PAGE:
Beyond the colleges: the top things to do in Oxford

Updated on 10 August 2018 | 0 Comments

With so much more to offer than just dreaming spires, Oxford mixes historic architecture with a culture-packed brew of off-beat indie shops, live music and food and drink. Here are our favourite things to do in Oxford.

Oxford’s world famous university might be what brings most visitors to the city, but although the ancient colleges, scurrying undergrads, singing choirs and ringing bells make this a beautiful place to wander, the city has a flip side too. Oxford is a busy, quirky and creative working city, from the multicultural bustle of East Oxford to the historic car plant at Cowley, birthplace of UK motorcar mass-production. (The Mini is still made here – you can tour the factory.)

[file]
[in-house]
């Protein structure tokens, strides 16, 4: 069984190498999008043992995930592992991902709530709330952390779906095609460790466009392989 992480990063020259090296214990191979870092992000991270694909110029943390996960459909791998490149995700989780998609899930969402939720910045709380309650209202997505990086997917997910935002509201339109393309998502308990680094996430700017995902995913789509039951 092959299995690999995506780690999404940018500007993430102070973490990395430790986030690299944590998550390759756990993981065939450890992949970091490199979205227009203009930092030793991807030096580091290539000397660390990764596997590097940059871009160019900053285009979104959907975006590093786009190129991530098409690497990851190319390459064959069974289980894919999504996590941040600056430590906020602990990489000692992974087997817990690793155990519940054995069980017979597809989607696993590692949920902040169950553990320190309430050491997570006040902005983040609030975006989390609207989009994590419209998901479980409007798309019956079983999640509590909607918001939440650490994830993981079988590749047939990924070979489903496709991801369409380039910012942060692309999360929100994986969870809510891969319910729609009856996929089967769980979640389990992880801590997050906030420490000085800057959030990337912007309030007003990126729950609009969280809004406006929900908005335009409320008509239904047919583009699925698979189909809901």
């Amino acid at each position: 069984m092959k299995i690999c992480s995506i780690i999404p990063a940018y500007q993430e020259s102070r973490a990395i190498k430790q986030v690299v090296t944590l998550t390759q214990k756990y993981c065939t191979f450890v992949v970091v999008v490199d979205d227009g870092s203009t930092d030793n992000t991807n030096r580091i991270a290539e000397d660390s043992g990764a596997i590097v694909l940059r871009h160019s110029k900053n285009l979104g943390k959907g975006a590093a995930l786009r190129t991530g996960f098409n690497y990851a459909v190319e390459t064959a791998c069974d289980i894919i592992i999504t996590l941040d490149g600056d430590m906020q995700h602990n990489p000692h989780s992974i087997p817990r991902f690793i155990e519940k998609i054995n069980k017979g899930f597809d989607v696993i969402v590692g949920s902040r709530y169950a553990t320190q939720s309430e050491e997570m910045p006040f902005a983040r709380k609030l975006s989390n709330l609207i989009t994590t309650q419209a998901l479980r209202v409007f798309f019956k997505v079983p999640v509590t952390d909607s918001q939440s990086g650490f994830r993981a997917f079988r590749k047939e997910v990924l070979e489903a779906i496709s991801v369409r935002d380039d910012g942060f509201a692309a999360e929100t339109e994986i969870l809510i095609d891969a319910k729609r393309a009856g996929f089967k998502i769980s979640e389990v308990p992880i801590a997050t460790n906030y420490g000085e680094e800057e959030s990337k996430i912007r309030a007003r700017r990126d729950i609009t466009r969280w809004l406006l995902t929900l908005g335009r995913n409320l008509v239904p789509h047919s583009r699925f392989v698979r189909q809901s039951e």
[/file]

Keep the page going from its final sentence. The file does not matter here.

This mix gives Oxford an edge, and the city has a lively alternative culture that exists in symbiosis with the student population. From the college quads to the independent cafés, here are the top things to do in Oxford for a weekend away.

Oxford, Radcliffe CameraSkowronek/Shutterstock


Check-in to: Vanbrugh House, a chic boutique hotel in a beautiful 18th-century townhouse a short stroll from the main sights. Lob a learned tome out of a front window and you’d hit the steps of the Oxford Union, home of the renowned debating society. Rooms are eclectic but elegant.

Eat at: The Rickety Press, Jericho. A 15-minute wander away is the hip suburb of Jericho with its terraces of redbrick canal worker’s cottages and cluster of bars, pubs and restaurants. Tucked down a side street, the Rickety Press serves up decadent burgers and imaginative pizzas. The Dirty Bird burger is a good to start the weekend; crispy buttermilk chicken with a smoky mayo sauce.

Have a pint in: The Old Bookbinders Ale House. The name of this cosy family-run pub with a good selection of ales harks back to Jericho’s link with the Oxford University Press, who set up their printing presses in purpose-built headquarters nearby in 1830.